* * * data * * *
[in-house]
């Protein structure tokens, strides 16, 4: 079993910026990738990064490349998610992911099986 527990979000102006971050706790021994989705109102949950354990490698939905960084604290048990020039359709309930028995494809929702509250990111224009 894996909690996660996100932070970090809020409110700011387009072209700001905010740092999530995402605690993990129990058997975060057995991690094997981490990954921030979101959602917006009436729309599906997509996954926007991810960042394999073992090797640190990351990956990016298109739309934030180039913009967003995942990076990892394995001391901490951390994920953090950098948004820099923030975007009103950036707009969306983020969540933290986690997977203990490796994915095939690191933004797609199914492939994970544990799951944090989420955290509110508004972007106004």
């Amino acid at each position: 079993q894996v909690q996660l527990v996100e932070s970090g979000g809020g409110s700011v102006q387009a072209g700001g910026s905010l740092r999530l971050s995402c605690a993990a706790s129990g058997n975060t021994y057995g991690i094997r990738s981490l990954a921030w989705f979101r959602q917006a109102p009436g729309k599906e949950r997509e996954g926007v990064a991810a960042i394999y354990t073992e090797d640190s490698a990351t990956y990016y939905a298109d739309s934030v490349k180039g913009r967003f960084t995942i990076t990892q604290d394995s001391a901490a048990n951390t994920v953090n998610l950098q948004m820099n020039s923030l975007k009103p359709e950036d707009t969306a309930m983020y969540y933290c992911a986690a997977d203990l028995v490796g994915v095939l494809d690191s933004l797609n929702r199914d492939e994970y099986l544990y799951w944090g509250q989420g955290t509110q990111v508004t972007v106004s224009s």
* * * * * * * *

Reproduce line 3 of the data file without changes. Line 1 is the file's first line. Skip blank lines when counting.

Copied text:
């Amino acid at each position: 079993q894996v909690q996660l527990v996100e932070s970090g979000g809020g409110s700011v102006q387009a072209g700001g910026s905010l740092r999530l971050s995402c605690a993990a706790s129990g058997n975060t021994y057995g991690i094997r990738s981490l990954a921030w989705f979101r959602q917006a109102p009436g729309k599906e949950r997509e996954g926007v990064a991810a960042i394999y354990t073992e090797d640190s490698a990351t990956y990016y939905a298109d739309s934030v490349k180039g913009r967003f960084t995942i990076t990892q604290d394995s001391a901490a048990n951390t994920v953090n998610l950098q948004m820099n020039s923030l975007k009103p359709e950036d707009t969306a309930m983020y969540y933290c992911a986690a997977d203990l028995v490796g994915v095939l494809d690191s933004l797609n929702r199914d492939e994970y099986l544990y799951w944090g509250q989420g955290t509110q990111v508004t972007v106004s224009s």